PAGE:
By Virginia Aparicio
Extension Educator – Health & Human Sciences
Purdue Extension Elkhart County
ELKHART — Many of us buy generic products to save money. On average, generic drugs cost about 85% less than brand-name drugs. However, when people think of knock-offs, they may question the quality or performance of a product. With generic medications, you don’t need to.
According to the Food and Drug Administration (FDA), a generic medicine uses the same active ingredients (part of any drug that produces the intended effects) and works in the same way as its brand-name version when it comes to quality, dosage, strength and how you administer the medication.
Like brand-name drugs, generics go through a rigorous review process to receive FDA approval. The FDA ensures a generic medication provides the same clinical benefit and is as safe and effective as the brand-name medication that it duplicates. The FDA tests to make sure that any different ingredients used in the generic drug are safe and will only approve the drug if it meets all of the safety requirements.
After the medication is approved, the FDA will routinely inspect the manufacturing plant where the drug is made and monitor the drug for any safety concerns. If people taking a generic have bad reactions or side effects, the FDA will investigate and the manufacturer may have to change how it makes the drug or how it’s used.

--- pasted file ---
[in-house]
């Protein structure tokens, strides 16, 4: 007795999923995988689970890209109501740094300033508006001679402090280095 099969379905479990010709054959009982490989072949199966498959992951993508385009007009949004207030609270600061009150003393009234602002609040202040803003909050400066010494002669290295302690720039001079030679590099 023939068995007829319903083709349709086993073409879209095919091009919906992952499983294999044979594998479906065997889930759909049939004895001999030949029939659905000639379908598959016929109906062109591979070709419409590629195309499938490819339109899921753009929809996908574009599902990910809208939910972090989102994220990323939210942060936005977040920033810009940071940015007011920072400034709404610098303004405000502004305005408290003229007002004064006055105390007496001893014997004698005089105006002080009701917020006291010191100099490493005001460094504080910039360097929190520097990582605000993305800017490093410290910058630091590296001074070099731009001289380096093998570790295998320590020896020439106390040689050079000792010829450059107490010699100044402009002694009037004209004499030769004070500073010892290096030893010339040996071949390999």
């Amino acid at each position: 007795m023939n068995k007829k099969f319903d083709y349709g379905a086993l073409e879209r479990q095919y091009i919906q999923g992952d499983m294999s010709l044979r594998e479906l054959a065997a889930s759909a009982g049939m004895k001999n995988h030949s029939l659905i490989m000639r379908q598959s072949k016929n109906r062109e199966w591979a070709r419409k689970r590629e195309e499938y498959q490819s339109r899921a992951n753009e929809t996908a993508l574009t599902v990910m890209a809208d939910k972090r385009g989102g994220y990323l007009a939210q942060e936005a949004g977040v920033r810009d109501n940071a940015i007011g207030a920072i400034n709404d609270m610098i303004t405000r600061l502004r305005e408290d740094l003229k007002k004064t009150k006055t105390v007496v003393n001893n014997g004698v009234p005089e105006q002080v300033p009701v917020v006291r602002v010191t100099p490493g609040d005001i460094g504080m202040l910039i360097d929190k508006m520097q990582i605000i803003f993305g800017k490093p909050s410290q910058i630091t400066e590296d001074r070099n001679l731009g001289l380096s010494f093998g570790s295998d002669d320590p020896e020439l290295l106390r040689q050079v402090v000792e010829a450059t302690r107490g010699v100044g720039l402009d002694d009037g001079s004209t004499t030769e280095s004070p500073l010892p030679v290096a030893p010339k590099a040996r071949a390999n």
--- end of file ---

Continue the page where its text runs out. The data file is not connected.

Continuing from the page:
Generic drugs may have a different shape, color, packaging, flavoring or inactive ingredients than the brand-name drugs. These differences are due to U.S. trademark laws and do not mean a generic drug is any less effective than a brand-name drug.
You may be wondering why brand-name drugs cost more than generics. One reason is manufacturers don’t have to repeat costly animal and clinical studies for generic medicines. Brand-name medicines have already done the research and demonstrated the safety and effectiveness of the medication. That cost is usually shifted onto the consumer.
Another reason is due to patents that allow manufacturers to sell a developed drug exclusively until the patent expires. After the patent expires, other companies are allowed to make a generic version. While a brand-name drug is only sold by one manufacturer, several companies will usually sell the same generic drug increasing competition among generics and lowering the price for consumers.
In some cases, you may need to choose a brand-name drug over a generic. If there is no generic version available you may need choose a brand-name or alternative treatment. Talk to your doctor and they may recommend a cost saving program or offer you a cheaper alternative. For medicines known as “narrow therapeutic index drugs,” switching between generic and brand-name versions can be risky. Very rarely, people respond poorly when they switch to a generic. Check with your doctor if you suspect any side effects after switching to a generic.
Your insurance company will often prefer that you use a generic over a brand-name medication. To find out whether there’s a generic version of your drug available, talk to your doctor or pharmacist.